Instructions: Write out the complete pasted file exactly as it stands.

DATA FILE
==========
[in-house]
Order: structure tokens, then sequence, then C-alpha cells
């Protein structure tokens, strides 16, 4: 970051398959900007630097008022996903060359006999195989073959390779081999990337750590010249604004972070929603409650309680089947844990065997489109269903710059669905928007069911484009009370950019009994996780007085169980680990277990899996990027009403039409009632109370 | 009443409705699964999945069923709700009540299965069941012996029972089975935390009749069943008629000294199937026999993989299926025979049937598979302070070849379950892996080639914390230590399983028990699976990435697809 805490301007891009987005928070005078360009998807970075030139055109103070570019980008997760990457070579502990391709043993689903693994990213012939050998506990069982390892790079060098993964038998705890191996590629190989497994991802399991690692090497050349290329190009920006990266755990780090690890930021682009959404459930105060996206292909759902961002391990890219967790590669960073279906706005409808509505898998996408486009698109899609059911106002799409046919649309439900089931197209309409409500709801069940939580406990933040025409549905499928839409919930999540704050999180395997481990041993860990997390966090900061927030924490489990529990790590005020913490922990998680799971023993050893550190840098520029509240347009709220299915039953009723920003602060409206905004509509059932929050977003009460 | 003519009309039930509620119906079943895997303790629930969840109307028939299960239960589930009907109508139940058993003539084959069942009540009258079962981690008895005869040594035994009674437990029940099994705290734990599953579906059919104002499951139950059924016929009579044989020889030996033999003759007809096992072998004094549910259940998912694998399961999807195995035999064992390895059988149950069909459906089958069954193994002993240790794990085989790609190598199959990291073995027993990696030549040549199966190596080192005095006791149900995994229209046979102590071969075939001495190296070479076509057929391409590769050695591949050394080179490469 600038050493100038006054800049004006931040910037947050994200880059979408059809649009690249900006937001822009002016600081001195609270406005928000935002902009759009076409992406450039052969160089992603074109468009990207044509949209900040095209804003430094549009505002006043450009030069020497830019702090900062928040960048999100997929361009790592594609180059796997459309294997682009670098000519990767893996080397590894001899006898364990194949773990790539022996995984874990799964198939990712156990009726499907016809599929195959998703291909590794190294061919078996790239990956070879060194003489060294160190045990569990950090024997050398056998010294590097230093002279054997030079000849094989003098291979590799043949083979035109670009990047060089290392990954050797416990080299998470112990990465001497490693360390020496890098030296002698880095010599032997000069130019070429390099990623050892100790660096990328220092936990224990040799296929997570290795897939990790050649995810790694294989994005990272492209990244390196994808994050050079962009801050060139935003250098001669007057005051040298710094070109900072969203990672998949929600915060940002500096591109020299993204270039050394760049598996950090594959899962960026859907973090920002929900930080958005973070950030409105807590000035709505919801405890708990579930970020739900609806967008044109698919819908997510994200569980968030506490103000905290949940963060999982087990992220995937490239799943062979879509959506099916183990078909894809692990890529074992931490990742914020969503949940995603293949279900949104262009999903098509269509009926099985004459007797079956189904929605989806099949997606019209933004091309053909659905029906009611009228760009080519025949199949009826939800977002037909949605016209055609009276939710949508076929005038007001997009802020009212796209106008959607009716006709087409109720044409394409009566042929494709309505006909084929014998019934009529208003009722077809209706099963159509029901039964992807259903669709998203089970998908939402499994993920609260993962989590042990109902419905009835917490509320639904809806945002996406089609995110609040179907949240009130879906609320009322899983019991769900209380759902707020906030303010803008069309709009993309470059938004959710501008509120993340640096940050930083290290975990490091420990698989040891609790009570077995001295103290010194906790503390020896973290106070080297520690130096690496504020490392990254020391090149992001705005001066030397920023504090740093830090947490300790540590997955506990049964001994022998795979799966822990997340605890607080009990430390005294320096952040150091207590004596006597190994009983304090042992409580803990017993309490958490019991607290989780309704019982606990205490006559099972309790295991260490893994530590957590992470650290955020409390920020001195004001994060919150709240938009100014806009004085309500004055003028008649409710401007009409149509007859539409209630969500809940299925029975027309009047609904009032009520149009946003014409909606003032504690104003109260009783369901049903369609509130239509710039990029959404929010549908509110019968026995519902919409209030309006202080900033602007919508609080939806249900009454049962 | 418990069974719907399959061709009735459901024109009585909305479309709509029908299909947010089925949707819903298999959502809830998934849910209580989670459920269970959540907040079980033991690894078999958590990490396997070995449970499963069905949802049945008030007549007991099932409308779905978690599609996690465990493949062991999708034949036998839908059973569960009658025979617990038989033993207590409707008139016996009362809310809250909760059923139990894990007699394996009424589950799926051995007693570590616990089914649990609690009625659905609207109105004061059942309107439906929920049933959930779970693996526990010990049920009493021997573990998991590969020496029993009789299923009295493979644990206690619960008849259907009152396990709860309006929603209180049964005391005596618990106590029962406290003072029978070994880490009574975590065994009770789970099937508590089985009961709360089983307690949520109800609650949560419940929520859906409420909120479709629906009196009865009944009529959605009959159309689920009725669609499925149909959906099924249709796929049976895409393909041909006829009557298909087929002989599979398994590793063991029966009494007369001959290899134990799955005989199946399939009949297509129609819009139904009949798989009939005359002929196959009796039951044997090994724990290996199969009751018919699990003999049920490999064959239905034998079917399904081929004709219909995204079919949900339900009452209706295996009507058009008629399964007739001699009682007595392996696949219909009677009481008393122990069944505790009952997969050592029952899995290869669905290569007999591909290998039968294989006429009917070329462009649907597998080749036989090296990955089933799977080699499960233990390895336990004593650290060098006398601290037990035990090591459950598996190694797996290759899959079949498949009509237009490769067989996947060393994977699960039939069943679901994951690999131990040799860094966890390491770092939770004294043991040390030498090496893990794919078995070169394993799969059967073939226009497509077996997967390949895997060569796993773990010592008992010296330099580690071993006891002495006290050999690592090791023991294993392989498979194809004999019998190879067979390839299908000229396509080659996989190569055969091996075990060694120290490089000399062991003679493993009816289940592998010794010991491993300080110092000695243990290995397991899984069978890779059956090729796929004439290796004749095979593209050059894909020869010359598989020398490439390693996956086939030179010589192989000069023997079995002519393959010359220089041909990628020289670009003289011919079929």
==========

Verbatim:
[in-house]
Order: structure tokens, then sequence, then C-alpha cells
């Protein structure tokens, strides 16, 4: 970051398959900007630097008022996903060359006999195989073959390779081999990337750590010249604004972070929603409650309680089947844990065997489109269903710059669905928007069911484009009370950019009994996780007085169980680990277990899996990027009403039409009632109370 | 009443409705699964999945069923709700009540299965069941012996029972089975935390009749069943008629000294199937026999993989299926025979049937598979302070070849379950892996080639914390230590399983028990699976990435697809 805490301007891009987005928070005078360009998807970075030139055109103070570019980008997760990457070579502990391709043993689903693994990213012939050998506990069982390892790079060098993964038998705890191996590629190989497994991802399991690692090497050349290329190009920006990266755990780090690890930021682009959404459930105060996206292909759902961002391990890219967790590669960073279906706005409808509505898998996408486009698109899609059911106002799409046919649309439900089931197209309409409500709801069940939580406990933040025409549905499928839409919930999540704050999180395997481990041993860990997390966090900061927030924490489990529990790590005020913490922990998680799971023993050893550190840098520029509240347009709220299915039953009723920003602060409206905004509509059932929050977003009460 | 003519009309039930509620119906079943895997303790629930969840109307028939299960239960589930009907109508139940058993003539084959069942009540009258079962981690008895005869040594035994009674437990029940099994705290734990599953579906059919104002499951139950059924016929009579044989020889030996033999003759007809096992072998004094549910259940998912694998399961999807195995035999064992390895059988149950069909459906089958069954193994002993240790794990085989790609190598199959990291073995027993990696030549040549199966190596080192005095006791149900995994229209046979102590071969075939001495190296070479076509057929391409590769050695591949050394080179490469 600038050493100038006054800049004006931040910037947050994200880059979408059809649009690249900006937001822009002016600081001195609270406005928000935002902009759009076409992406450039052969160089992603074109468009990207044509949209900040095209804003430094549009505002006043450009030069020497830019702090900062928040960048999100997929361009790592594609180059796997459309294997682009670098000519990767893996080397590894001899006898364990194949773990790539022996995984874990799964198939990712156990009726499907016809599929195959998703291909590794190294061919078996790239990956070879060194003489060294160190045990569990950090024997050398056998010294590097230093002279054997030079000849094989003098291979590799043949083979035109670009990047060089290392990954050797416990080299998470112990990465001497490693360390020496890098030296002698880095010599032997000069130019070429390099990623050892100790660096990328220092936990224990040799296929997570290795897939990790050649995810790694294989994005990272492209990244390196994808994050050079962009801050060139935003250098001669007057005051040298710094070109900072969203990672998949929600915060940002500096591109020299993204270039050394760049598996950090594959899962960026859907973090920002929900930080958005973070950030409105807590000035709505919801405890708990579930970020739900609806967008044109698919819908997510994200569980968030506490103000905290949940963060999982087990992220995937490239799943062979879509959506099916183990078909894809692990890529074992931490990742914020969503949940995603293949279900949104262009999903098509269509009926099985004459007797079956189904929605989806099949997606019209933004091309053909659905029906009611009228760009080519025949199949009826939800977002037909949605016209055609009276939710949508076929005038007001997009802020009212796209106008959607009716006709087409109720044409394409009566042929494709309505006909084929014998019934009529208003009722077809209706099963159509029901039964992807259903669709998203089970998908939402499994993920609260993962989590042990109902419905009835917490509320639904809806945002996406089609995110609040179907949240009130879906609320009322899983019991769900209380759902707020906030303010803008069309709009993309470059938004959710501008509120993340640096940050930083290290975990490091420990698989040891609790009570077995001295103290010194906790503390020896973290106070080297520690130096690496504020490392990254020391090149992001705005001066030397920023504090740093830090947490300790540590997955506990049964001994022998795979799966822990997340605890607080009990430390005294320096952040150091207590004596006597190994009983304090042992409580803990017993309490958490019991607290989780309704019982606990205490006559099972309790295991260490893994530590957590992470650290955020409390920020001195004001994060919150709240938009100014806009004085309500004055003028008649409710401007009409149509007859539409209630969500809940299925029975027309009047609904009032009520149009946003014409909606003032504690104003109260009783369901049903369609509130239509710039990029959404929010549908509110019968026995519902919409209030309006202080900033602007919508609080939806249900009454049962 | 418990069974719907399959061709009735459901024109009585909305479309709509029908299909947010089925949707819903298999959502809830998934849910209580989670459920269970959540907040079980033991690894078999958590990490396997070995449970499963069905949802049945008030007549007991099932409308779905978690599609996690465990493949062991999708034949036998839908059973569960009658025979617990038989033993207590409707008139016996009362809310809250909760059923139990894990007699394996009424589950799926051995007693570590616990089914649990609690009625659905609207109105004061059942309107439906929920049933959930779970693996526990010990049920009493021997573990998991590969020496029993009789299923009295493979644990206690619960008849259907009152396990709860309006929603209180049964005391005596618990106590029962406290003072029978070994880490009574975590065994009770789970099937508590089985009961709360089983307690949520109800609650949560419940929520859906409420909120479709629906009196009865009944009529959605009959159309689920009725669609499925149909959906099924249709796929049976895409393909041909006829009557298909087929002989599979398994590793063991029966009494007369001959290899134990799955005989199946399939009949297509129609819009139904009949798989009939005359002929196959009796039951044997090994724990290996199969009751018919699990003999049920490999064959239905034998079917399904081929004709219909995204079919949900339900009452209706295996009507058009008629399964007739001699009682007595392996696949219909009677009481008393122990069944505790009952997969050592029952899995290869669905290569007999591909290998039968294989006429009917070329462009649907597998080749036989090296990955089933799977080699499960233990390895336990004593650290060098006398601290037990035990090591459950598996190694797996290759899959079949498949009509237009490769067989996947060393994977699960039939069943679901994951690999131990040799860094966890390491770092939770004294043991040390030498090496893990794919078995070169394993799969059967073939226009497509077996997967390949895997060569796993773990010592008992010296330099580690071993006891002495006290050999690592090791023991294993392989498979194809004999019998190879067979390839299908000229396509080659996989190569055969091996075990060694120290490089000399062991003679493993009816289940592998010794010991491993300080110092000695243990290995397991899984069978890779059956090729796929004439290796004749095979593209050059894909020869010359598989020398490439390693996956086939030179010589192989000069023997079995002519393959010359220089041909990628020289670009003289011919079929």